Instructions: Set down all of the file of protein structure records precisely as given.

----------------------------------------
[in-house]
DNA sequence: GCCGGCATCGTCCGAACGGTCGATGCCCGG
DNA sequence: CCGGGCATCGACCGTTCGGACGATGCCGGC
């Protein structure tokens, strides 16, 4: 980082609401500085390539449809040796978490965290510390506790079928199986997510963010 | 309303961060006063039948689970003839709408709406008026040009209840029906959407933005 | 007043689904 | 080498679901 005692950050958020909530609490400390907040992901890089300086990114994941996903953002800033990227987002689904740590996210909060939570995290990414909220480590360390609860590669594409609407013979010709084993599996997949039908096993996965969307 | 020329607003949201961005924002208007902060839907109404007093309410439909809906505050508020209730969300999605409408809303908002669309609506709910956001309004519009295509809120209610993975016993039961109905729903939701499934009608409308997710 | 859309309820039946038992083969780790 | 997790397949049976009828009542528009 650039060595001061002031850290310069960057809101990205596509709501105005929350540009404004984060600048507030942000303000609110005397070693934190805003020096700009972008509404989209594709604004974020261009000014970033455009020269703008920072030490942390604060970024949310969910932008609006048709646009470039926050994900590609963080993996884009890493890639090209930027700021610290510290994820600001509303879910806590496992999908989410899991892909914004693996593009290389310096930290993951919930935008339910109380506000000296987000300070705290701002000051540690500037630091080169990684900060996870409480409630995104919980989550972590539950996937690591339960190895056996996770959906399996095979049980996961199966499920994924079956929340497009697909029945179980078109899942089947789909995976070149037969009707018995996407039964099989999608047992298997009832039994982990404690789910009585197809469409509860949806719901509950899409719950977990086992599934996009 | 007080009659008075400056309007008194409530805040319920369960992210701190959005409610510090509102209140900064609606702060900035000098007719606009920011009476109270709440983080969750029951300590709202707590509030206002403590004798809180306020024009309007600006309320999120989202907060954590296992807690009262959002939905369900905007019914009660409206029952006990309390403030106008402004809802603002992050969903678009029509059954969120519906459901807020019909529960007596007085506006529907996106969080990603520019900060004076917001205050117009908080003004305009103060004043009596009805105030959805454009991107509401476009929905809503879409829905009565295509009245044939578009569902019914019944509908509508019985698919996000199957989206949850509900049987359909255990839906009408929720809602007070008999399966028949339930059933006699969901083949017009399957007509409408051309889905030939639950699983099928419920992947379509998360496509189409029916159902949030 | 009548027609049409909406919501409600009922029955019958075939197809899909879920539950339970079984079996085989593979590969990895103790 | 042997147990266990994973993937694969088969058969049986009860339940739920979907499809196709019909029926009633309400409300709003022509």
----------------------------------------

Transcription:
[in-house]
DNA sequence: GCCGGCATCGTCCGAACGGTCGATGCCCGG
DNA sequence: CCGGGCATCGACCGTTCGGACGATGCCGGC
């Protein structure tokens, strides 16, 4: 980082609401500085390539449809040796978490965290510390506790079928199986997510963010 | 309303961060006063039948689970003839709408709406008026040009209840029906959407933005 | 007043689904 | 080498679901 005692950050958020909530609490400390907040992901890089300086990114994941996903953002800033990227987002689904740590996210909060939570995290990414909220480590360390609860590669594409609407013979010709084993599996997949039908096993996965969307 | 020329607003949201961005924002208007902060839907109404007093309410439909809906505050508020209730969300999605409408809303908002669309609506709910956001309004519009295509809120209610993975016993039961109905729903939701499934009608409308997710 | 859309309820039946038992083969780790 | 997790397949049976009828009542528009 650039060595001061002031850290310069960057809101990205596509709501105005929350540009404004984060600048507030942000303000609110005397070693934190805003020096700009972008509404989209594709604004974020261009000014970033455009020269703008920072030490942390604060970024949310969910932008609006048709646009470039926050994900590609963080993996884009890493890639090209930027700021610290510290994820600001509303879910806590496992999908989410899991892909914004693996593009290389310096930290993951919930935008339910109380506000000296987000300070705290701002000051540690500037630091080169990684900060996870409480409630995104919980989550972590539950996937690591339960190895056996996770959906399996095979049980996961199966499920994924079956929340497009697909029945179980078109899942089947789909995976070149037969009707018995996407039964099989999608047992298997009832039994982990404690789910009585197809469409509860949806719901509950899409719950977990086992599934996009 | 007080009659008075400056309007008194409530805040319920369960992210701190959005409610510090509102209140900064609606702060900035000098007719606009920011009476109270709440983080969750029951300590709202707590509030206002403590004798809180306020024009309007600006309320999120989202907060954590296992807690009262959002939905369900905007019914009660409206029952006990309390403030106008402004809802603002992050969903678009029509059954969120519906459901807020019909529960007596007085506006529907996106969080990603520019900060004076917001205050117009908080003004305009103060004043009596009805105030959805454009991107509401476009929905809503879409829905009565295509009245044939578009569902019914019944509908509508019985698919996000199957989206949850509900049987359909255990839906009408929720809602007070008999399966028949339930059933006699969901083949017009399957007509409408051309889905030939639950699983099928419920992947379509998360496509189409029916159902949030 | 009548027609049409909406919501409600009922029955019958075939197809899909879920539950339970079984079996085989593979590969990895103790 | 042997147990266990994973993937694969088969058969049986009860339940739920979907499809196709019909029926009633309400409300709003022509």